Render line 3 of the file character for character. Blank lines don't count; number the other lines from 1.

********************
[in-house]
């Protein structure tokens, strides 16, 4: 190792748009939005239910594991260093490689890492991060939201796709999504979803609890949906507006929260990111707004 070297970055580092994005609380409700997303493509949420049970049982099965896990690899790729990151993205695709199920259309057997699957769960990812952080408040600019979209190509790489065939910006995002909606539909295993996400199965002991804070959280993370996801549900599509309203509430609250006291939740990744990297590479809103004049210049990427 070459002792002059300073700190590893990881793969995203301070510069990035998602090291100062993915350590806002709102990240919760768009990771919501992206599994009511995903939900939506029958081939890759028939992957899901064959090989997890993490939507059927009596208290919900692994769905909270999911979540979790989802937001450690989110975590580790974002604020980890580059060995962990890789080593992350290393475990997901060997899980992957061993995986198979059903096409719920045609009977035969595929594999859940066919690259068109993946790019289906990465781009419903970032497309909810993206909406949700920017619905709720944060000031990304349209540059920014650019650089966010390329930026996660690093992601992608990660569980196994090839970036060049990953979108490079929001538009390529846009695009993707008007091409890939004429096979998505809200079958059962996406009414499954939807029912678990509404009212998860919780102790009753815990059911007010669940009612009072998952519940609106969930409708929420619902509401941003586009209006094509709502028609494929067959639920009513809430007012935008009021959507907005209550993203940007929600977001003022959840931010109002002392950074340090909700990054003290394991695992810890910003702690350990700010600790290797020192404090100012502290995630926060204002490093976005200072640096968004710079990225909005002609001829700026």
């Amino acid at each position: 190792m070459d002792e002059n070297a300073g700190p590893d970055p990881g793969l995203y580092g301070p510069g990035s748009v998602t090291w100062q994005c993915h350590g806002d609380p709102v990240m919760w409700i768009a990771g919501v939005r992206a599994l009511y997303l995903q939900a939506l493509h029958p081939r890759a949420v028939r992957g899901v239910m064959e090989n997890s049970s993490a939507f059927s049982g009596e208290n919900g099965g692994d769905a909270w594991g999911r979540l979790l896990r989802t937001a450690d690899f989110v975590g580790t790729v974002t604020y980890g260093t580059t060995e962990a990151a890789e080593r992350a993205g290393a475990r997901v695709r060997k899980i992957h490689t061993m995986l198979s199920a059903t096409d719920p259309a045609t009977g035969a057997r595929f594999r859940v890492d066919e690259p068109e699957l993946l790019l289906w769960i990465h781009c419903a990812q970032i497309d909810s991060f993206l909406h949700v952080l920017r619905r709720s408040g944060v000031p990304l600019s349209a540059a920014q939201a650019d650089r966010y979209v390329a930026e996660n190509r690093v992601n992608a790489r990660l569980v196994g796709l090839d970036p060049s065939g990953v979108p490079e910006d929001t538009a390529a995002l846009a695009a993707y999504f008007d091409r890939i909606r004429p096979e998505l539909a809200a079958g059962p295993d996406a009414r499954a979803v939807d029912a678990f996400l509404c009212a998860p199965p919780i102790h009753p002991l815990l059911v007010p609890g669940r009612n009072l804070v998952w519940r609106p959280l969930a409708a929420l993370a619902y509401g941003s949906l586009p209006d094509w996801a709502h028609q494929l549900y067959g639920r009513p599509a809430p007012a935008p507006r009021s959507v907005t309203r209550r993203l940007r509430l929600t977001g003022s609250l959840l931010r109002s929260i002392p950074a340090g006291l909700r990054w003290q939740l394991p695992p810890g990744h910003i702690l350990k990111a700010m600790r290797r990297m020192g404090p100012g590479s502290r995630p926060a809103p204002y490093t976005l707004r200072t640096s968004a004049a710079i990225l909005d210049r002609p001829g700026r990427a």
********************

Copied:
């Amino acid at each position: 190792m070459d002792e002059n070297a300073g700190p590893d970055p990881g793969l995203y580092g301070p510069g990035s748009v998602t090291w100062q994005c993915h350590g806002d609380p709102v990240m919760w409700i768009a990771g919501v939005r992206a599994l009511y997303l995903q939900a939506l493509h029958p081939r890759a949420v028939r992957g899901v239910m064959e090989n997890s049970s993490a939507f059927s049982g009596e208290n919900g099965g692994d769905a909270w594991g999911r979540l979790l896990r989802t937001a450690d690899f989110v975590g580790t790729v974002t604020y980890g260093t580059t060995e962990a990151a890789e080593r992350a993205g290393a475990r997901v695709r060997k899980i992957h490689t061993m995986l198979s199920a059903t096409d719920p259309a045609t009977g035969a057997r595929f594999r859940v890492d066919e690259p068109e699957l993946l790019l289906w769960i990465h781009c419903a990812q970032i497309d909810s991060f993206l909406h949700v952080l920017r619905r709720s408040g944060v000031p990304l600019s349209a540059a920014q939201a650019d650089r966010y979209v390329a930026e996660n190509r690093v992601n992608a790489r990660l569980v196994g796709l090839d970036p060049s065939g990953v979108p490079e910006d929001t538009a390529a995002l846009a695009a993707y999504f008007d091409r890939i909606r004429p096979e998505l539909a809200a079958g059962p295993d996406a009414r499954a979803v939807d029912a678990f996400l509404c009212a998860p199965p919780i102790h009753p002991l815990l059911v007010p609890g669940r009612n009072l804070v998952w519940r609106p959280l969930a409708a929420l993370a619902y509401g941003s949906l586009p209006d094509w996801a709502h028609q494929l549900y067959g639920r009513p599509a809430p007012a935008p507006r009021s959507v907005t309203r209550r993203l940007r509430l929600t977001g003022s609250l959840l931010r109002s929260i002392p950074a340090g006291l909700r990054w003290q939740l394991p695992p810890g990744h910003i702690l350990k990111a700010m600790r290797r990297m020192g404090p100012g590479s502290r995630p926060a809103p204002y490093t976005l707004r200072t640096s968004a004049a710079i990225l909005d210049r002609p001829g700026r990427a």